An Unchanging Sport? Baseball Changes All the Time

(published April 25, 2011)


Bud Selig told the Associated Press Sports Editors last week that he expects baseball to expand its playoffs to ten teams in 2012, adding a second wild-card team to each league.

I’ve been advocating this change for a long time.   It’s not that I love the wild card (I hate it), want to expand the playoffs (I don’t), or hope to create excitement in more cities by putting more teams into the playoff hunt (I don’t care).

But I do love the pennant race, the season-long test of a complete team over 162 games.  As currently under consideration, the wild-card playoff round would be a single elimination game or a two-of-three series.  This would make it much more important to win your division, so you can avoid that first-round shootout.  Anything that adds more drama to September divisional games is fine with me.

The thing about baseball, they say, is that the game remains the same.  Fans from a hundred years ago could walk into a stadium today and would have no trouble making sense of the action (once they got used to being called “fans” instead of “bugs”).

That may be true, but it seems to me that I remember a lot of things that were once part of the game, but mean nothing to the fans of today.  You know you’re getting old if you remember:

Doubleheaders. Two games for the price of one.  The Mets had to play two of these in three days this month due to rainouts, but they were once a regular feature of the schedule, particularly on Sundays and holidays.  When your average crowd is less than half your capacity, and you might draw a sellout with a doubleheader, offering a twofer makes sense.  When you draw 80-90% of capacity, it’s lunacy.

Swinging two or three bats. Hitters in the on-deck circle used to take a couple of bats with them, hold them together, and swing them to loosen up.  Sometimes they’d carry them all to the plate before discarding the extras and stepping in.  Weighted donuts, lead pipes, sledgehammers, and other heavy objects have taken their place.

Knuckleball mitts.  Catchers’ mitts were round and firm, padded around the rim, with a central pocket for when they had to grab the ball and throw.  Those who had to catch a dancing knuckleball used a wider glove – still round, but the size of a dinner plate, maybe a serving platter.  Johnny Bench turned this all around by using something more like a first baseman’s mitt, hinged rather than round and rigid.

Balloon chest protectors. American League umpires behind home plate used inflated bladders that they stood behind; National League umpires wore an inside protector under their jackets.  The NL umps crouched to call strikes over the catcher’s shoulder, which gave them a better view of the bottom of the zone.  The AL umps couldn’t get as low, and made their calls from above the catcher’s head.  Now they all wear inside protectors and there are no more AL or NL umps.

Artificial turf. For a while there was plastic grass in the majority of National League parks and several in the American as well.  The surface changed how teams were built; teams on turf thought they needed speed more than power.  Turf effects were studied as closely as park effects and platoon data.  Today there are just two remaining artificial turf fields in baseball: at Rogers Centre and Tropicana Field.

World Series records. First there was no World Series.  Then there was.  Then there was a single layer of playoffs.  Now there are two, and may soon be three.  Babe Ruth had the most World Series home runs, until Mickey Mantle passed him.  When did you last hear about a “World Series record”?  They’re postseason records, and they all belong to recent players.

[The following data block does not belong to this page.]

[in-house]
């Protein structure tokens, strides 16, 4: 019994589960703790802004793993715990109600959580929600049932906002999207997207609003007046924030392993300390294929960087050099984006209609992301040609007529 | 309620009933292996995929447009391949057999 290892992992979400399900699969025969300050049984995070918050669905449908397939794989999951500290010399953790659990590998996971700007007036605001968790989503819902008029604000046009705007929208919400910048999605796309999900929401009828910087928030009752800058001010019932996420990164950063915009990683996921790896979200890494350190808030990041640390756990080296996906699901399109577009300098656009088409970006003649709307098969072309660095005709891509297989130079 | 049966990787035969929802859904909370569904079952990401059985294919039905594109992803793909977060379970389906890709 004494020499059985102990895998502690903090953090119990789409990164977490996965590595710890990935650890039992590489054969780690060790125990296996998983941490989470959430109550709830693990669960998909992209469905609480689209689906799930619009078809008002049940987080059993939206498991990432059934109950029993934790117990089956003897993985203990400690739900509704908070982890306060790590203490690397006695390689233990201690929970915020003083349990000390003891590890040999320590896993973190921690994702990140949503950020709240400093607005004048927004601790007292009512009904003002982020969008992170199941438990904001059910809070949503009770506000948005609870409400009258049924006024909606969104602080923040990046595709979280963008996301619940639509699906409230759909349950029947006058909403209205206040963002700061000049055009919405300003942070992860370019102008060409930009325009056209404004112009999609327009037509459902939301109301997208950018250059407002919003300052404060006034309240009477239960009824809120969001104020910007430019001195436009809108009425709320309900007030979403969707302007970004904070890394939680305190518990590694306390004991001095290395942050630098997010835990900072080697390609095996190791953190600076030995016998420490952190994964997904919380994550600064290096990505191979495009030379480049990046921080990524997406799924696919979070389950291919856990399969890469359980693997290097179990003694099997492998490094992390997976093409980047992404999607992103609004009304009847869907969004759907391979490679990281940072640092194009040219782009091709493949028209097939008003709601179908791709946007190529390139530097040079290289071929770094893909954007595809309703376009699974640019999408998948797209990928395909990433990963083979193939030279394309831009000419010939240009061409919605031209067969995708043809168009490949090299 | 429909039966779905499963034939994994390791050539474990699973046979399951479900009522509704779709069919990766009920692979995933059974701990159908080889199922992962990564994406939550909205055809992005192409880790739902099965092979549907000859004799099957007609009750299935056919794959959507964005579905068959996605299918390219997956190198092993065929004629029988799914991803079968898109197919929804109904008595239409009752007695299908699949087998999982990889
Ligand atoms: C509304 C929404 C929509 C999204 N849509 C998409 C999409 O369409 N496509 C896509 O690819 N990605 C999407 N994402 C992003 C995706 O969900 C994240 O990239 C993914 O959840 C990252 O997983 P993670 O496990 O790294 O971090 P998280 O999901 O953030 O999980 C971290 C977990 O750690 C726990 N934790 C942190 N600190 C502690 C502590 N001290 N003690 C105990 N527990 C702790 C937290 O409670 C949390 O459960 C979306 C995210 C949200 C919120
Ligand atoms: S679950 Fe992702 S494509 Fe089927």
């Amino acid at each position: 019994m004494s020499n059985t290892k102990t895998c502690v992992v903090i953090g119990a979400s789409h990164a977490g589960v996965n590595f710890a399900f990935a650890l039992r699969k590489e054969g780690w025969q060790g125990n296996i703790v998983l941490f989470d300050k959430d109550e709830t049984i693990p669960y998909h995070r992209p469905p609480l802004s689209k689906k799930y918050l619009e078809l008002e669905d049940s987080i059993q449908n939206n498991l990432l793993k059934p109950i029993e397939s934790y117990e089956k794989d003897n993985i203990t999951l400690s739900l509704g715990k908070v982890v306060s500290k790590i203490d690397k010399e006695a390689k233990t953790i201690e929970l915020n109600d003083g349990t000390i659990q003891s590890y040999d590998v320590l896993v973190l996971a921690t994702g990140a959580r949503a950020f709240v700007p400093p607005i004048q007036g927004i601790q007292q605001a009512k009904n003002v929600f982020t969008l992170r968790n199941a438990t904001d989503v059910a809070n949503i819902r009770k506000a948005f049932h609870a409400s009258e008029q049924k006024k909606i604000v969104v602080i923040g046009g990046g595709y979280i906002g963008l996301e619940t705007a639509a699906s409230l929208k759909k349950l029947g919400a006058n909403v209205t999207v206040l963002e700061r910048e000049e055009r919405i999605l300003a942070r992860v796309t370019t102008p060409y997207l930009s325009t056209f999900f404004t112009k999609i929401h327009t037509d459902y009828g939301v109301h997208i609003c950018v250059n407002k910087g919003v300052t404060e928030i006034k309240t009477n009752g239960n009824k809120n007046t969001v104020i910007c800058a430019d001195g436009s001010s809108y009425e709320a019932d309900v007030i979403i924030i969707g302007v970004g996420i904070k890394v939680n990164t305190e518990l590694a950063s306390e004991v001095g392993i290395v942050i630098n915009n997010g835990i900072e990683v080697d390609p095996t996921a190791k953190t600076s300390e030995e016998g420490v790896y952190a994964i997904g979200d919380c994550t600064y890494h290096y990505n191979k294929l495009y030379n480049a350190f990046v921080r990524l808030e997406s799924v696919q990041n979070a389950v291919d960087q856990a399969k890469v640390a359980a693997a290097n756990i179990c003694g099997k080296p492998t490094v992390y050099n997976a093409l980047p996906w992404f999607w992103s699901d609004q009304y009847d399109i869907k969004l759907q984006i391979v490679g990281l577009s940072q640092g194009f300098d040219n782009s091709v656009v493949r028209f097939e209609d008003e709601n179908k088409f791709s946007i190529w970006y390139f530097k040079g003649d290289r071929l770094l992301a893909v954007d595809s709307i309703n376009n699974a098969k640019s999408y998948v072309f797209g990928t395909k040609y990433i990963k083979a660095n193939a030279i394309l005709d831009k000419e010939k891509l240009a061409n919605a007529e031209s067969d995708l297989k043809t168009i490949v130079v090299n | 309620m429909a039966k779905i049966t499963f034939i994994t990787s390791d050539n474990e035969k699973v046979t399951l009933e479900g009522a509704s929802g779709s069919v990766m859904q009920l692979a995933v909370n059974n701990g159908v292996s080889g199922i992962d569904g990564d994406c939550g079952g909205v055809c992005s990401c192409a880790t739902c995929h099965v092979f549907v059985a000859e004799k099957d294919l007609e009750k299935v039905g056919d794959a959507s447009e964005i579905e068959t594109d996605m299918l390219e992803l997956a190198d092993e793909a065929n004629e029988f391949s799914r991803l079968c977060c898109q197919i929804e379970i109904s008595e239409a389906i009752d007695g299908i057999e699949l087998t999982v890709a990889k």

Babe Ruth’s home run records. If you think of Babe Ruth as a home-run record holder, you’re old.  Barry Bonds broke Mark McGwire’s single-season record, which topped Roger Maris’s.  Bonds also passed Henry Aaron’s career mark; Aaron held it for thirty-three years.

Bullpen carts. Relief pitchers were ushered into the game in golf carts, sometimes decorated to resemble a baseball, with a team cap on top.  The Yankees used a real car, sponsored by an auto company.   This ended when everybody realized it was stupid.

The interleague trading period. The National League was the Senior Circuit, the AL was the Junior, and never the twain shalt meet except in the World Series and All-Star games.  Interleague trades without waivers were only permitted at certain times of year – three weeks in November/December at first, then from October into December, eventually a period was added in spring training.  The restriction was eliminated in 1986.

World Series day games. I remember every play of Games 3, 4, and 5 of the 1969 World Series — not merely what happened but what class I was in at the time and whether my teachers let us use our transistor radios or if we had to keep them hidden.  The memories are more precious because the moments were stolen.  Damn – I am old.

Stadiums named for teams/owners/landmarks/civic institutions. You knew where a game was being played when you heard that it was in the Astrodome, or Wrigley Field, or Candlestick Park, or Jack Murphy Stadium.  It’s not as clear with AT&T Park, Target Field, Chase Field, or The Great American Ball Park.

Curtain calls? Never. Well, hardly ever. Roger Maris took a curtain call when he hit his 61st home run to pass Babe Ruth.  He did not take one for any of the first 60.  Ted Williams did not when he homered on his last at-bat.  “Gods do not answer letters,” wrote John Updike.

No DH, no interleague play, no divisions, two divisions, umpires making calls without huddles or replays… I guess more changes in baseball than we realize.  And if you remember when players left their gloves out on the field when they went to the dugout at the end of an inning, you’re really old.


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